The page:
BY LAURA PULFER
The Cincinnati Enquirer
Why Casual Friday? Whose big idea was this? Why not leave things exactly as they were? Women in shoes engineered for maximum discomfort. And men choked by neckwear that serves absolutely no function whatsoever. Is this the work of an anarchist? Or is it merely a plan by Procter & Gamble to sell more Tide? Our Procter, not exactly the most informal company in America, has been dressing down since 1994. I'll bet somebody noticed that you can throw Dockers in the wash, but you have to send suits to the dry cleaner.
Myself, I am too disorganized to schedule all my informal moments in a single day. To be on the safe side, I continue to wear my best clothes to the office every day. Just in case. For instance, what if the mayor is too busy to meet with the president of the United States on a Friday and she asks me to go in her place? I don't want to show up at Stanley Chesley's house in slacks and a golf shirt.
Besides, it gives me yet another reason to dream of retirement, when I plan to burn all my grown-up clothes and wear nothing but T-shirts and jeans.
So, anyway I was dropping off my dry cleaning -- mostly business suits -- when I spotted it.
Parked behind an office building in O'Bryonville was a school bus, painted white, then really painted. Psychedelic flowers on the front bumper. Orange and blue wheels. Footprints. Handprints. The front end was a tribute to Jackson Pollock.
"Pork Chop Mike" was in big red letters. A rock-star-in-training?
"Flower Power" was scrawled in a determined chartreuse. A Partridge Family reunion?
Big red lips. Monica takes her act on the road?
A daily chant
I started knocking on doors. The bus belongs to an artist. Well, of course it does.
James Michael Kahle (rhymes with sail) is a beefy guy with a beard and blond-going-to-gray ponytail. Birkenstocks and a single earring. I found him unloading glass, the most beautiful glass I've ever seen. Big glass. Foot-wide discs on stainless steel stands he calls lollipops. Asymmetrical platters of bright color on brighter color. Exquisite paperweights, plates, vases, bowls, lamps. Mr. Kahle's resume includes studies at the University of Cincinnati and the Toledo Museum of Art. He was a charter member of the management at Ben & Jerry's Ice Cream, known as much for its social policies as for its Chunky Monkey and Cherry Garcia flavors.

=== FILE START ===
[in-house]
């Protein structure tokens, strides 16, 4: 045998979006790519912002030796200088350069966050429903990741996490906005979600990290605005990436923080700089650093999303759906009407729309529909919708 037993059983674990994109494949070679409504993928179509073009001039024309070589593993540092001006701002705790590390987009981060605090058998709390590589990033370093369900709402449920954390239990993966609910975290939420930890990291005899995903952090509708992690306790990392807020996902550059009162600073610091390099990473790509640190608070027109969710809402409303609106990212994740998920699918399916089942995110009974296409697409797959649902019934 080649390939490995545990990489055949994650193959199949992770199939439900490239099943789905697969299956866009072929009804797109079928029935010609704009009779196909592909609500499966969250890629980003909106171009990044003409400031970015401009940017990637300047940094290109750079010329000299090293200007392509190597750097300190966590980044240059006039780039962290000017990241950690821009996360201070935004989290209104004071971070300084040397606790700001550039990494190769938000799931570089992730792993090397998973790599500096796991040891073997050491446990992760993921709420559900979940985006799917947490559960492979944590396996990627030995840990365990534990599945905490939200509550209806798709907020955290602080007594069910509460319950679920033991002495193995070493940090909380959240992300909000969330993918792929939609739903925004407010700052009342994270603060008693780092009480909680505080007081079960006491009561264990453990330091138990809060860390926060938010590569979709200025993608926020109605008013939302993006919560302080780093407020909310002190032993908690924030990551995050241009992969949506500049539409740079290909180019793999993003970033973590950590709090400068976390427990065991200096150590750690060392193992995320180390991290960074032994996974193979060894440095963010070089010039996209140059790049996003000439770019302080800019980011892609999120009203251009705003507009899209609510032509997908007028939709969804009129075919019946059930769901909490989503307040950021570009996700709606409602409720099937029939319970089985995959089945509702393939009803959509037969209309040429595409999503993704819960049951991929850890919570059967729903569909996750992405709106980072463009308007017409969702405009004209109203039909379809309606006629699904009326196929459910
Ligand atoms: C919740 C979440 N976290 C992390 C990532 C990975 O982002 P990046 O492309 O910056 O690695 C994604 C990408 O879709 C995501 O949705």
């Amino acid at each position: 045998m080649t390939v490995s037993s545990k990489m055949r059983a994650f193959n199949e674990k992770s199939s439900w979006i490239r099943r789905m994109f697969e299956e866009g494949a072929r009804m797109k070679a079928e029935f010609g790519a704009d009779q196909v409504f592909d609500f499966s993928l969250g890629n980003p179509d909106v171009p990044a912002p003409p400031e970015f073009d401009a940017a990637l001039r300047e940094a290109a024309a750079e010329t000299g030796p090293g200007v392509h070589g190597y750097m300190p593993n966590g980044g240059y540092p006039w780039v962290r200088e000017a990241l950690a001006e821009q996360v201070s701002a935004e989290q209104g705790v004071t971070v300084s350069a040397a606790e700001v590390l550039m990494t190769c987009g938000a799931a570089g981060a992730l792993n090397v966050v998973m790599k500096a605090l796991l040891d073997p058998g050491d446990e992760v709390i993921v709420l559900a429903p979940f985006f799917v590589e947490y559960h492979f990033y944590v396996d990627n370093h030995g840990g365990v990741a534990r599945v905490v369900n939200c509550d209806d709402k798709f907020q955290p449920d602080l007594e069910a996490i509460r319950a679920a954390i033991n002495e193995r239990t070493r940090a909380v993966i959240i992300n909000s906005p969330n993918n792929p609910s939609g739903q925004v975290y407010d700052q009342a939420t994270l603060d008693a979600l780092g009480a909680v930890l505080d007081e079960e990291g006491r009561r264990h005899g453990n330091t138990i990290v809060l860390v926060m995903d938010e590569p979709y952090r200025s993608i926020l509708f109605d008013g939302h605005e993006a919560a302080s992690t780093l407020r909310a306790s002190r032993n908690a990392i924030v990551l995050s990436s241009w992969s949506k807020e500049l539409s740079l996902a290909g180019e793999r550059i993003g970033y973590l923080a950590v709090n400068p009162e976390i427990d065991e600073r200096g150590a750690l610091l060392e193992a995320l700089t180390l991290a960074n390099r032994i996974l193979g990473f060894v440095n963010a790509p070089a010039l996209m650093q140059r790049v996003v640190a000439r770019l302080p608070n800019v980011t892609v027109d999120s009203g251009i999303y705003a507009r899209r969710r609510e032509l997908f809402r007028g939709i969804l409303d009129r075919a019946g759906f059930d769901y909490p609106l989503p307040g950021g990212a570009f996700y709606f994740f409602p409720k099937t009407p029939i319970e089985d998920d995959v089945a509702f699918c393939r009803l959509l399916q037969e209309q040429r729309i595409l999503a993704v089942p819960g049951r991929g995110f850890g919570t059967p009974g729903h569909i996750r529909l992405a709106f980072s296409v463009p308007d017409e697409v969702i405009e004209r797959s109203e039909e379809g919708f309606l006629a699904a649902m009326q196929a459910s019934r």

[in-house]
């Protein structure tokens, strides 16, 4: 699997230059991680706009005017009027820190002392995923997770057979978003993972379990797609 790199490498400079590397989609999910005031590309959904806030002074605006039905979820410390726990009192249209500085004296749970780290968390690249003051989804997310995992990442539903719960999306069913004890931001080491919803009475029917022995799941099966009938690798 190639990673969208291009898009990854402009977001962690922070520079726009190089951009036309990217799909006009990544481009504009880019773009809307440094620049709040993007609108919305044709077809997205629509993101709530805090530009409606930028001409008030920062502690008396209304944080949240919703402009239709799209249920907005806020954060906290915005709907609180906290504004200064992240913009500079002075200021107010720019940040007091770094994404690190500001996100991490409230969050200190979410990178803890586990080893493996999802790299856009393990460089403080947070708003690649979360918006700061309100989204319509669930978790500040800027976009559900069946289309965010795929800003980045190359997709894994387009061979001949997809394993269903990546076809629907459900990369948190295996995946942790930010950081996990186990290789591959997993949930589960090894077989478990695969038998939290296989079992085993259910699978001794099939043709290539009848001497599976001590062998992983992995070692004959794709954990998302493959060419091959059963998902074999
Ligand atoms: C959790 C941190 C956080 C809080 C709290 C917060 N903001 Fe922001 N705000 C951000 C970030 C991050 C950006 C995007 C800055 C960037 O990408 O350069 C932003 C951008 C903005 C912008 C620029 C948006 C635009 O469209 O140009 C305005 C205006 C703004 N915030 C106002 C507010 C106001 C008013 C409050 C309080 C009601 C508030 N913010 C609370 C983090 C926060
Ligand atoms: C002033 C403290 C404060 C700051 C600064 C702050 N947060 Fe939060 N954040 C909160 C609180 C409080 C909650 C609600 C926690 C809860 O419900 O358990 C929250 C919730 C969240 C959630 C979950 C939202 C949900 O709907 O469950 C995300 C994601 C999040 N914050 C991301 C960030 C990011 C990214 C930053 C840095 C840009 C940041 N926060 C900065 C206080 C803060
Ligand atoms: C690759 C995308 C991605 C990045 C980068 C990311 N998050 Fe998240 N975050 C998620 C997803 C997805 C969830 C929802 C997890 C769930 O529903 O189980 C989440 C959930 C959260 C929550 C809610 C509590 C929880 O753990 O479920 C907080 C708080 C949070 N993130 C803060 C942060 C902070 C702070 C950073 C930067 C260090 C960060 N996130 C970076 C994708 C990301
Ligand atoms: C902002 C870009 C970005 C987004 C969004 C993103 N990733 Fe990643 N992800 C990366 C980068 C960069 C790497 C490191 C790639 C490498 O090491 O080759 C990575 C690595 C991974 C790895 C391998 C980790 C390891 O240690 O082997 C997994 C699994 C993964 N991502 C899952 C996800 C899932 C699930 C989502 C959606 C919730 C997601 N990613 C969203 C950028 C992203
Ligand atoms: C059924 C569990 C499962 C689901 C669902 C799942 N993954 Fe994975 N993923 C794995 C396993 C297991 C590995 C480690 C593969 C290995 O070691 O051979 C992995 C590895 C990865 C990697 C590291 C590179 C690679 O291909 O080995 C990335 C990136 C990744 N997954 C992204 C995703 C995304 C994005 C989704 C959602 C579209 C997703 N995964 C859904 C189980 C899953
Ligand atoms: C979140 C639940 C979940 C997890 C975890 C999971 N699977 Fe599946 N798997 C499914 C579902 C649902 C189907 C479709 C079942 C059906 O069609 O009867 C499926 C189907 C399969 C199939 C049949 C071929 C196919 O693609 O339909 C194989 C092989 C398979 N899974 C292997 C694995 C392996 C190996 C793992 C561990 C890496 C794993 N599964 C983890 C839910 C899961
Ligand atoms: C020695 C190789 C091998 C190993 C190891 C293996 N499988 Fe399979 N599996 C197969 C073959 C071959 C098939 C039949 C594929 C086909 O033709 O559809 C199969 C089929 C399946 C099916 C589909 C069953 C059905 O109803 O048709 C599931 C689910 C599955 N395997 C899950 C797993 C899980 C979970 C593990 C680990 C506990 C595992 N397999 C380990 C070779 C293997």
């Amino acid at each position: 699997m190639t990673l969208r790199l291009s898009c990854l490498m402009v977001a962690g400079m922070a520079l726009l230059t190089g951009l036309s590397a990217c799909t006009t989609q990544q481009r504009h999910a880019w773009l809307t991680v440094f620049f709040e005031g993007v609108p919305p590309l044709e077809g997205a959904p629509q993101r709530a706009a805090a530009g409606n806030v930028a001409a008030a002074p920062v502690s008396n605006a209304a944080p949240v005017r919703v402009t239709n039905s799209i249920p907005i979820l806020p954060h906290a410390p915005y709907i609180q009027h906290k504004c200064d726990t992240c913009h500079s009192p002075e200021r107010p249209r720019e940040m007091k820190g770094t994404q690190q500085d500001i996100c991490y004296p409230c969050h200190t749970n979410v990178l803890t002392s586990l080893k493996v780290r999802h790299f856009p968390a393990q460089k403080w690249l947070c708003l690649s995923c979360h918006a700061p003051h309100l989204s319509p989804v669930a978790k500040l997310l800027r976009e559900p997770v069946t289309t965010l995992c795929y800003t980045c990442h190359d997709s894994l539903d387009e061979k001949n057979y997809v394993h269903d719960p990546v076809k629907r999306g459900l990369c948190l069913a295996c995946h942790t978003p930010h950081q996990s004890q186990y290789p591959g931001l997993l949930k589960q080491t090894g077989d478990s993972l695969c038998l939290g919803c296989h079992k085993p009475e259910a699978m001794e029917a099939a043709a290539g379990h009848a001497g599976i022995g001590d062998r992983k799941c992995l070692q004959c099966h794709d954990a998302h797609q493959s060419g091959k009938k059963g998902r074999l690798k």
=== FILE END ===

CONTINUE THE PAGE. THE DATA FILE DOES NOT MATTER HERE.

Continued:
Now he is his own boss, working out of his garage in Spencerville, a little town in northwestern Ohio. "I start out with a Gregorian chant about 9 a.m." And I start, of course, with the John Phillips chant, "Traffic tied up through the cut in the hill, an accident on 71 . . . "
Mr. Kahle's glass will be at the Design Consortium Gallery, 2012 Madison Road, in O'Bryonville until Oct. 9. Prices range from $20 paperweights to $2,800 lollipops. No duplicates. Not ever. "It would be more profitable to do the same blue vase 40 times. But that's not art. That's production."
I finally asked him about the bus.
It began as a school bus yellow. "Then I threw the first annual bus party and major feed," he says. Those wielding paintbrushes included Spencerville's chief of police and the president of the local motorcycle club. Artists were aged 6 though 89.
After they finished eating and painting, they took the leftovers to a homeless shelter.
The artist smiles a lot and laughs easily, almost but not quite a giggle. It's the sound of a man who gets to make something beautiful anytime he feels like it. He walks five steps to work, and every day is Casual Friday.
James Michael Kahle will never retire. He has no incentive.
Laura Pulfer's column appears on Sundays, Tuesdays and Thursdays. Call 768-8393, e-mail email@example.com or fax at 768-8340. She can be heard Mondays on WVXU radio and as a commentator on NPR's Morning Edition. Her new book, I Beg to Differ, is available from Orange Frazer Press at (800) 852-9332.